A baby sleeping bag is a great option for new parents worried about how their baby is sleeping at night. Essentially, they're a wearable blanket for your baby to cocoon themselves inside of and there are loads of benefits to using them instead of traditional duvets and blankets.
Not only are baby sleeping bags great for keeping your baby comfortable and happy through the night, but according to the Lullaby Trust, a baby sleeping bag is amongst the essentials for a safe night's sleep for your baby as they can reduce the chance of sudden infant death syndrome (SIDS). They've put together this helpful guide to buying safer sleep products for your baby
What is a baby sleeping bag?
Much like sleeping bags for adults, a baby sleeping bag is an all-in-one comfort option that your baby can sleep inside of. As your little one twists and turns in the night, a baby sleeping bag ensures your baby won’t get tangled up in sheets and their head will remain safely uncovered.
What are the benefits to baby sleeping bags?
When adjusted correctly – fitting snugly but comfortably around the neck – a sleeping bag will mean your baby breathes easy all night. There’s also the added benefit of keeping your little one at the correct temperature through the night, which could mean fewer instances of waking up in the night (hopefully)!
How should my baby fit inside their sleeping bag?
Like the neck hole, baby’s arms should fit snugly through the armholes, so that they can’t pull them back inside the bag. Sleeping bags are normally designed with poppers so that size can be adjusted for smaller babies, and to make changing nappies and feeding easier. All bags should conform to the new British standard for baby sleeping bags (BS 8510:2009).
What tog sleeping bag suits my baby?
The tog rating on a sleeping bag determines how heavy the fabric is, just like grown-up sleeping bags. But unlike grown-up sleeping bags, your baby is unable to adjust themselves to a comfortable temperature so choosing the right tog is important.
As a general rule, the warmer the room, the lower the tog should be and the colder the room, the higher the tog.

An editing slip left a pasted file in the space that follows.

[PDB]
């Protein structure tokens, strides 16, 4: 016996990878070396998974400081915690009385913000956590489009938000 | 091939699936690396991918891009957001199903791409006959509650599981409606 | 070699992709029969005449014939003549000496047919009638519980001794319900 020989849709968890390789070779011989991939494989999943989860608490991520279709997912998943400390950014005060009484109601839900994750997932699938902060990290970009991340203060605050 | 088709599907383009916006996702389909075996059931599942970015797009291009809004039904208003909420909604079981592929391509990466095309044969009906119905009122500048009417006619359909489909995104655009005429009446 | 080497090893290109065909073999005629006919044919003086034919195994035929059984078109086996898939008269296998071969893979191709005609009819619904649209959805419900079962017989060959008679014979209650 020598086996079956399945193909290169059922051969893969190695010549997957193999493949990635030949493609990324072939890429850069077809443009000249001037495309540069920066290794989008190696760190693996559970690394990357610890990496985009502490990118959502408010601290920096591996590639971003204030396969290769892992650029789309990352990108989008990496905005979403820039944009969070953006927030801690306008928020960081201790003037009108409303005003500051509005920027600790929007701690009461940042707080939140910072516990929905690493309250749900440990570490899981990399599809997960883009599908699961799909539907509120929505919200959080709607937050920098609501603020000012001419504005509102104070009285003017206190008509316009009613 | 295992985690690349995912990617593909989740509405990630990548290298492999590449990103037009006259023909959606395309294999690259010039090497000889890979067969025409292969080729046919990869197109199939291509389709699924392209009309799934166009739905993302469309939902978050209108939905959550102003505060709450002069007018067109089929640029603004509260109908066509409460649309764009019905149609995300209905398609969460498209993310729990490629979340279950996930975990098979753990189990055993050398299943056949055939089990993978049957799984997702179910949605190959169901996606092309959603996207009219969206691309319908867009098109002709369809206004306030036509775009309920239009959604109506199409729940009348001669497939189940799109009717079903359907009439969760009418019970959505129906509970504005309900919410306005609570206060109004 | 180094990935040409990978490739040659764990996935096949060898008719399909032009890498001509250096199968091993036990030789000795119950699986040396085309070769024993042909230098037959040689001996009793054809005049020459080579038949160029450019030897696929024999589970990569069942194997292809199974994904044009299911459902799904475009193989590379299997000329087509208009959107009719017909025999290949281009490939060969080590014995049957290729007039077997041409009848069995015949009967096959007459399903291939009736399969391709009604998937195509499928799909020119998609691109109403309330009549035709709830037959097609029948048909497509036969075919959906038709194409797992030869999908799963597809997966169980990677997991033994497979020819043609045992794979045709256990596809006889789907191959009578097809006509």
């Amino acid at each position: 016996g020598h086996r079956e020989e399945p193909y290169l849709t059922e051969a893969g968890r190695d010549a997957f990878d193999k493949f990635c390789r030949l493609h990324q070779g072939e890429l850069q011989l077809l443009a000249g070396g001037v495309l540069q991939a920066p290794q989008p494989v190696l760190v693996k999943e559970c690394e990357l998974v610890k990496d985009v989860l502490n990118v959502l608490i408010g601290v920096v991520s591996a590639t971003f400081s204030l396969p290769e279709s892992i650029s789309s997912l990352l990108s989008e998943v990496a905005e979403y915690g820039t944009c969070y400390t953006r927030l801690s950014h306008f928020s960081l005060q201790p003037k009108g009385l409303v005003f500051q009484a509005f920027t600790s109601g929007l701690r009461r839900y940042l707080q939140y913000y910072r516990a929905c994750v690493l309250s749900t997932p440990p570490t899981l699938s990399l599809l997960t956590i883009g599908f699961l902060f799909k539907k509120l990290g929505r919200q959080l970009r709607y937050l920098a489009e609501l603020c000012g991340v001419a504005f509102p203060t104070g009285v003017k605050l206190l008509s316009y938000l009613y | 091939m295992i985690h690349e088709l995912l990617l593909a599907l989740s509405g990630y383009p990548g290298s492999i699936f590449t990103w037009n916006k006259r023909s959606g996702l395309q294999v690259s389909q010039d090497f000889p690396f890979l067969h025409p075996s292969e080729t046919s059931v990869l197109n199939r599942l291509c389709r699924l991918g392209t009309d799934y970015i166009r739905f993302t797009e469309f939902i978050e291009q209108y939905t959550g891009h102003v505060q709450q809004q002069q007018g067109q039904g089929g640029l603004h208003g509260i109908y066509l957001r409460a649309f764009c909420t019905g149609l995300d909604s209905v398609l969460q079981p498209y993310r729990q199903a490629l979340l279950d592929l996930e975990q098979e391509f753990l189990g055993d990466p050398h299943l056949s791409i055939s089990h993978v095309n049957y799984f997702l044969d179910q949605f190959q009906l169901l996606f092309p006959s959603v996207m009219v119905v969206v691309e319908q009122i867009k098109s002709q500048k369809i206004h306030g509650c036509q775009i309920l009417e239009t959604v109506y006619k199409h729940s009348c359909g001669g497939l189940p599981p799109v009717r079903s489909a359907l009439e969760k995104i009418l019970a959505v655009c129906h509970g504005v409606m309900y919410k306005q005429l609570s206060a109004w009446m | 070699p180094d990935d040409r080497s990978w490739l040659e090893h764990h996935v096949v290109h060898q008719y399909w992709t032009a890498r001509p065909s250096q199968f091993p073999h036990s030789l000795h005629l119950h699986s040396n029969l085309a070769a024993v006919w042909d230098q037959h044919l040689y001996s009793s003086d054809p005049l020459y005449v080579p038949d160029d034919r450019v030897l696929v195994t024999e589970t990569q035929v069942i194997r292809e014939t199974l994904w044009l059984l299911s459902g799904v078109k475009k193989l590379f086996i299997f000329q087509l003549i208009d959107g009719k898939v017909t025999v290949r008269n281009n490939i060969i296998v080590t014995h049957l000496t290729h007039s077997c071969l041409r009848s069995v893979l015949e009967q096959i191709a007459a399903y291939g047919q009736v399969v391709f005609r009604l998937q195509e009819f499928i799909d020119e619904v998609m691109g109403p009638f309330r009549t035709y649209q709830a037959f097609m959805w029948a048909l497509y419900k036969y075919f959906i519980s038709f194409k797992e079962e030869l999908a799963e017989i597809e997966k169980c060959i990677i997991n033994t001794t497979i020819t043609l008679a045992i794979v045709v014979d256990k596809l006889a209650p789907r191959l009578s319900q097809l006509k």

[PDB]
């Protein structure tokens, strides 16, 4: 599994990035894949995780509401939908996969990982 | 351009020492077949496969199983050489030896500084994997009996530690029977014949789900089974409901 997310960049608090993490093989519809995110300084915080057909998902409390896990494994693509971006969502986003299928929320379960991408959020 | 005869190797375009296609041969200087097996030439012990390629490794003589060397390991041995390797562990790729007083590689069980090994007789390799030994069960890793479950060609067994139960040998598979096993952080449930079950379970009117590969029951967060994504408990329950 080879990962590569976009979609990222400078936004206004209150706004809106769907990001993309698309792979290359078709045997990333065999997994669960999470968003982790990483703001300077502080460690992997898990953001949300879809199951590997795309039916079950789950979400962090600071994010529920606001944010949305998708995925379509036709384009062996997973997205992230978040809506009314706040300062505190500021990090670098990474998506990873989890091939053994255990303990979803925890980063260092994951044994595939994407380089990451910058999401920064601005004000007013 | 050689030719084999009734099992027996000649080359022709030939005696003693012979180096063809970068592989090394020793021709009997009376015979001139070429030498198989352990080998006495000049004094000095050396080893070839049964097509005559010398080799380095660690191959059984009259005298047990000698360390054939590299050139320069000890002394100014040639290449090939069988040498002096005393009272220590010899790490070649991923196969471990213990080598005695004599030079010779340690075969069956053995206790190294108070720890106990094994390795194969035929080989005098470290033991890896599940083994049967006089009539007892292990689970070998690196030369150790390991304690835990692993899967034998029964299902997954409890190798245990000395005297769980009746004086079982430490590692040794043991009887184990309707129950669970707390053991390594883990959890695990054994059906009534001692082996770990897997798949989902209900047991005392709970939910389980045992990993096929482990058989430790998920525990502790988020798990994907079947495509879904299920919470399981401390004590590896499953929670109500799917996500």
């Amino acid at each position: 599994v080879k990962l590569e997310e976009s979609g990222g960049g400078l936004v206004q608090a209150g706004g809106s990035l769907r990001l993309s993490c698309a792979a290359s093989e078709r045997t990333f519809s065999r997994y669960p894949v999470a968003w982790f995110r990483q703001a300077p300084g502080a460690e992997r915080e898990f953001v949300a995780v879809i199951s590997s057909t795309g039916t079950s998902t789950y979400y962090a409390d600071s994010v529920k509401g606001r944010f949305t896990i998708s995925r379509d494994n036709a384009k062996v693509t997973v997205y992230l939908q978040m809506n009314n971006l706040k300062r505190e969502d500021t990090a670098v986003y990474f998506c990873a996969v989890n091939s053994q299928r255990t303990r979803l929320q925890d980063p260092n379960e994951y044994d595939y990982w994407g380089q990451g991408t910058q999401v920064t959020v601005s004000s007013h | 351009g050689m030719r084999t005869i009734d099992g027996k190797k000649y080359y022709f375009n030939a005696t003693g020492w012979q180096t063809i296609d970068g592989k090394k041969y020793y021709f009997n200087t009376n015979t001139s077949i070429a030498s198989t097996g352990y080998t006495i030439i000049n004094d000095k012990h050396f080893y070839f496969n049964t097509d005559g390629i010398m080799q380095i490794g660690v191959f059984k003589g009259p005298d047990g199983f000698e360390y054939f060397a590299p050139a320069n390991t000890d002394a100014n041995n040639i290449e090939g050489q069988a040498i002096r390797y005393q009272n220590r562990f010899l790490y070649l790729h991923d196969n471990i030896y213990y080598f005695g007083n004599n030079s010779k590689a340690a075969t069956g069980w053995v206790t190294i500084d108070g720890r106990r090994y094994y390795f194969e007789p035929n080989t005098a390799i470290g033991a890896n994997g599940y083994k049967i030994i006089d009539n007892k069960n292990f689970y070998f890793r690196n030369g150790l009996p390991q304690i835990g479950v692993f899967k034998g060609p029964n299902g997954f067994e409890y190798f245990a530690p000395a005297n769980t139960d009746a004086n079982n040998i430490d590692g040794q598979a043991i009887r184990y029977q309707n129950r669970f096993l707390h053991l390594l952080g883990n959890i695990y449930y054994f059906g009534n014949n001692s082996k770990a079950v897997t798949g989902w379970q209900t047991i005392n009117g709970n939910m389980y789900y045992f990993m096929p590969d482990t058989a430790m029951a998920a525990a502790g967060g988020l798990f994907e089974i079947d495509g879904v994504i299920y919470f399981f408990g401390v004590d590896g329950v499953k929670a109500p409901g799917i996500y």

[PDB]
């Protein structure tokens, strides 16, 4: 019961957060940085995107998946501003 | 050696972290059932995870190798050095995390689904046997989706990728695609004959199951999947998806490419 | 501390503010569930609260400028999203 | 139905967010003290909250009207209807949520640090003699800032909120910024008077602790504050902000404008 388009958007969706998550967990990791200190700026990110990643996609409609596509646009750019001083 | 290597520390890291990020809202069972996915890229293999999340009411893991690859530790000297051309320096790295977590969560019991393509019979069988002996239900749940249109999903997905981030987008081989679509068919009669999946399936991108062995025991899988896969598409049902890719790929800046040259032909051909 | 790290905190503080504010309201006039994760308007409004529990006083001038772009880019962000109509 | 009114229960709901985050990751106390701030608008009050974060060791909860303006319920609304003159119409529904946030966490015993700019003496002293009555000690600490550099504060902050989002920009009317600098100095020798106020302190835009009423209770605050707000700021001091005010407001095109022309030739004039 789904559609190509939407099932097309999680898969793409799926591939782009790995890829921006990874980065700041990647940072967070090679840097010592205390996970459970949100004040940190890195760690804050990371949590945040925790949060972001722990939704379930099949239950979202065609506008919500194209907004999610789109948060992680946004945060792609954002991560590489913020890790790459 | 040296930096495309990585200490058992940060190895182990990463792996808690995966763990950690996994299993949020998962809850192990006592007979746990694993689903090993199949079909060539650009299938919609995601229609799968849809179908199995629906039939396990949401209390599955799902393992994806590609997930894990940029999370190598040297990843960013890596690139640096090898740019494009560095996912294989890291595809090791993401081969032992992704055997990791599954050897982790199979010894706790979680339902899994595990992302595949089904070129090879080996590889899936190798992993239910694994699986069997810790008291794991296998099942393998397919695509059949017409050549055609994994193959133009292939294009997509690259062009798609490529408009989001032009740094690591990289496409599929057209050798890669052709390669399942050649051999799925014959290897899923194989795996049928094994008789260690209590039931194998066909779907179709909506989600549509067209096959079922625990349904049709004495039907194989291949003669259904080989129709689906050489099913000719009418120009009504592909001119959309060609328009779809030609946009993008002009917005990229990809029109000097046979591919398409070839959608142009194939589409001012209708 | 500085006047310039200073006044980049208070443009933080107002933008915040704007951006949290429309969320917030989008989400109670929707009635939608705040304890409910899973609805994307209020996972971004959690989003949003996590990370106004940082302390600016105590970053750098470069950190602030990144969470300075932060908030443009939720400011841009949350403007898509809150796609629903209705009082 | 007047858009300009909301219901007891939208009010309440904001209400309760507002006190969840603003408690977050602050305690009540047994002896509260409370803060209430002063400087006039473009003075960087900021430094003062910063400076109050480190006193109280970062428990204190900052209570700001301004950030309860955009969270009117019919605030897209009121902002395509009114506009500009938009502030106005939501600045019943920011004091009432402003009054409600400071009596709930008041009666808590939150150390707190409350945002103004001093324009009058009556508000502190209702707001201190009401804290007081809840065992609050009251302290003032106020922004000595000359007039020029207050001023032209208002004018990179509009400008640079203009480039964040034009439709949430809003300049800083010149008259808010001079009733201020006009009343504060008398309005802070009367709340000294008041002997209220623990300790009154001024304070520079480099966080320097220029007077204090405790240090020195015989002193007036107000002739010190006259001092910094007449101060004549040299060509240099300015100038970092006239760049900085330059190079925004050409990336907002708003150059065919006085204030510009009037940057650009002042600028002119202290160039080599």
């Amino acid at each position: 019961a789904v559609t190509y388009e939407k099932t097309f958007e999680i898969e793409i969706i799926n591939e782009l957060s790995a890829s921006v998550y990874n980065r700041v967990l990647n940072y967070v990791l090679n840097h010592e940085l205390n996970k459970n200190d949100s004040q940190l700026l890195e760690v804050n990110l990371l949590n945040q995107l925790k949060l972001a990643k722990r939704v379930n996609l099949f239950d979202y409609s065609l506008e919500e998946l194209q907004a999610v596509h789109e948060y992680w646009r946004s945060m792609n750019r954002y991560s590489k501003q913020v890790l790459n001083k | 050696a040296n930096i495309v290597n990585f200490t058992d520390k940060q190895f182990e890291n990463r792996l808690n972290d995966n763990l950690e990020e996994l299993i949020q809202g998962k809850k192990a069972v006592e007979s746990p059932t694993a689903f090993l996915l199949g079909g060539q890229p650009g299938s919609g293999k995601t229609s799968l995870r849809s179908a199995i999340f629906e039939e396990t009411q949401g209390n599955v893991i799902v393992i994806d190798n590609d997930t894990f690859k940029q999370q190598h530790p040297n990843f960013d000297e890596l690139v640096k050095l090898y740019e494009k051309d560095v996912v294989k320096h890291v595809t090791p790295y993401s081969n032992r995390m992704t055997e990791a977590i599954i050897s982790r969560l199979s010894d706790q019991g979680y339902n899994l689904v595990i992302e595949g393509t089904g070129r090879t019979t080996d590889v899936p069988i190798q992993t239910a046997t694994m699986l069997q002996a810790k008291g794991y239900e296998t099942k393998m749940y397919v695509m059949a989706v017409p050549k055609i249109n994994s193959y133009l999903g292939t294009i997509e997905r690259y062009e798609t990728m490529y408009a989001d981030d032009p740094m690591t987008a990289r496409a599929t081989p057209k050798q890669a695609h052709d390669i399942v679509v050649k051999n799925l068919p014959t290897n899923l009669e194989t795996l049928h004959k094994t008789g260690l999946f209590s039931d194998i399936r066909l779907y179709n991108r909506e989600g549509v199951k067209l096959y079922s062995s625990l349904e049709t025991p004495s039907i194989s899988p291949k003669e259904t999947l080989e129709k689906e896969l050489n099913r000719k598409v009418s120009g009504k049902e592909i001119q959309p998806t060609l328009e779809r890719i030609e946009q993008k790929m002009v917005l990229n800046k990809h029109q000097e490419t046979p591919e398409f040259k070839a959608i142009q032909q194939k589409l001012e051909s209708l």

For under 14 degrees Celsius, pick a tog of 3.5, and for sleeping in a room above 25 degrees Celsius, a maximum tog of 0.5 will be enough.
A 2.5 tog is perfect for 17 – 21 degrees, and between 22 – 25 degrees pick a lightweight 1.5 tog count.
0.5 tog baby sleeping bag
This one is ideal for the summer months, when your baby's room temperature varies from around 21-27 degrees Celsius. You can also buy a 0.2 tog if your baby's room ever gets over 27 degrees Celsius on those very hot and sticky nights, or if you're abroad somewhere warm.
What should my baby wear inside the 0.5 tog baby sleeping bag?
If over 27 degrees Celsius, dress your baby in a vest for bed. They can also wear a vest between 21-27 degrees Celsius, but you may choose to dress them in a vest with short sleeves and short legs depending on how you think the temperature will change during the night.
1 tog baby sleeping bag
A one tog sleeping bag is made for when temperatures are between 21 and 24 degrees Celsius, making it ideal for most of the British spring and summer seasons (apart from those scorching hot days).
What should my baby wear inside the 1 tog baby sleeping bag?
On the warmer nights when it's between 21-24 degrees Celsius, they should be fine in a vest with short sleeves. When it's a cooler 18-21 degrees Celsius, they can wear a vest with short sleeves and short legs or a baby grow with feet.
1.5 tog baby sleeping bag
A 1.5 tog is a lightweight sleeping bag, ideal for daytime naps and the summer.
What should my baby wear inside the 1.5 tog baby sleeping bag?
Most babies would sleep comfortably in a short-sleeved baby grow in this sleeping bag.
2.5 tog baby sleeping bag
These thicker sleeping bags are made for when the temperature is cooler at 15-21 degrees Celsius, making them ideal for the autumn/winter months in the UK
What should my baby wear inside the 2.5 tog baby sleeping bag?
When it's 18-21 degrees Celsius, pop your baby in a vest with short sleeves or a vest with long arms. For the colder nights, when it's around 15-18 degrees Celsius pop them in a vest and baby grow to keep them nice and cosy.